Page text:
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Publication numberUS5952847 A
Publication typeGrant
Application numberUS 08/673,701
Publication dateSep 14, 1999
Filing dateJun 25, 1996
Priority dateJun 25, 1996
Fee statusLapsed
Also published asEP0847624A1, EP0847624A4, WO1997050176A1
Publication number08673701, 673701, US 5952847 A, US 5952847A, US-A-5952847, US5952847 A, US5952847A
InventorsWilliam C. Plants, Gregory W. Bakker
Original AssigneeActel Corporation
Export CitationBiBTeX, EndNote, RefMan
External Links: USPTO, USPTO Assignment, Espacenet
For an integrated circuit
US 5952847 A
Abstract
The output buffer circuit according to the present invention is connected to an I/O pad of the integrated circuit. The output buffer circuit includes an output totem pole, a level shifter and enable logic. The output totem pole has a first input connected to the level shifter and a second input connected to the enable logic. The output of the totem pole is connected to an I/O pad. The totem pole includes a pullup transistor connected to 3.3 volt Vcc and a pulldown transistor connected to ground. In a first embodiment of the invention, the pullup transistor in the totem pole is an N-channel MOS transistor, and in a second embodiment of the invention, the pullup transistor in the totem pole is a P-channel MOS transistor formed in an N-well tied to the 5 volt Vcc. In the first embodiment of the present invention, the N-Channel MOS pullup transistor is turned on by a 5 volt signal from the level shifter. In the second embodiment of the present invention, the P-Channel MOS pullup transistor is turned on by a ground level signal from the level shifter. The enable logic drives the output of the totem pole in response to input signals to the enable logic. The inputs to the enable logic are a Data input, a Global enable input and an Output enable input.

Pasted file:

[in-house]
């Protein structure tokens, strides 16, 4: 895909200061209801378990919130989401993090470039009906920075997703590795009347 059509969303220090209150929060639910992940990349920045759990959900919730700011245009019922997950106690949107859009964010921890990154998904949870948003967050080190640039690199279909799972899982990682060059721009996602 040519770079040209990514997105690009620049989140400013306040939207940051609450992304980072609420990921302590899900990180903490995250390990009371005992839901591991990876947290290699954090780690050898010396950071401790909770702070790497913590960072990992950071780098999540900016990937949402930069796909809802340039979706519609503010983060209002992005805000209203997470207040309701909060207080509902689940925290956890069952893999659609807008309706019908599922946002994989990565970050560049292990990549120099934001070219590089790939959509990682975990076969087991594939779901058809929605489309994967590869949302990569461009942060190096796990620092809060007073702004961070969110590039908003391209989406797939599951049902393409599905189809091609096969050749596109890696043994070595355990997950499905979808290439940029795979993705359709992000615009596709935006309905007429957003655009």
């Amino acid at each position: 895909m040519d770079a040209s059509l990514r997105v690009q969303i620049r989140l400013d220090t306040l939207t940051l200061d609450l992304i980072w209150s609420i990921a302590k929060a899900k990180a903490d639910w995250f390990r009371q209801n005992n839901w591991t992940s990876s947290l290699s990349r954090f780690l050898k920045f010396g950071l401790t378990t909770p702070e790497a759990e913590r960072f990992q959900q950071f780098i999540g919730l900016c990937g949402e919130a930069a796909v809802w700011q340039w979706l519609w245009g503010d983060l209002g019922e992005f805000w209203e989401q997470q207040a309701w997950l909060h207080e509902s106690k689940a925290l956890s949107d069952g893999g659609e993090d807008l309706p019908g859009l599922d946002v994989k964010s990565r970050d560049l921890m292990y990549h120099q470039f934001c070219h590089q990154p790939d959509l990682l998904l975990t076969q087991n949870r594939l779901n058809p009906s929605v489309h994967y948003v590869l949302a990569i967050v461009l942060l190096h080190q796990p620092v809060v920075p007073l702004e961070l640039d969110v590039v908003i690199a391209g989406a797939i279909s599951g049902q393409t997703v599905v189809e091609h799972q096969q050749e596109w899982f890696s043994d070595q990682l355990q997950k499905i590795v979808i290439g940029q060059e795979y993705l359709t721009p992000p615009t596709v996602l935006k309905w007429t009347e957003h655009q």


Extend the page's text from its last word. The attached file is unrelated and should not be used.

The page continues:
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Claims(8)
What is claimed is:
1. An output buffer circuit for an integrated circuit having a first Vcc capable of interfacing with devices from multiple logic families having a second Vcc voltage requirements, said output buffer circuit including:
first and second P-Channel MOS transistors each having a source connected to a third Vcc, a drain and a gate, said gate of said first P-Channel MOS transistor connected to said drain of said second P-Channel MOS transistor and said gate of said second P-Channel MOS transistor connected to said drain of said first P-Channel MOS transistor to form a cross-coupled transistor pair;
first and second N-Channel MOS transistors each having a source connected to ground potential, a drain and a gate, said drain of said first N-Channel MOS transistor connected to the drain of said first P-Channel MOS transistor to form a first node and said drain of said second N-Channel MOS transistor connected to the drain of said second P-Channel MOS transistor to form a second node;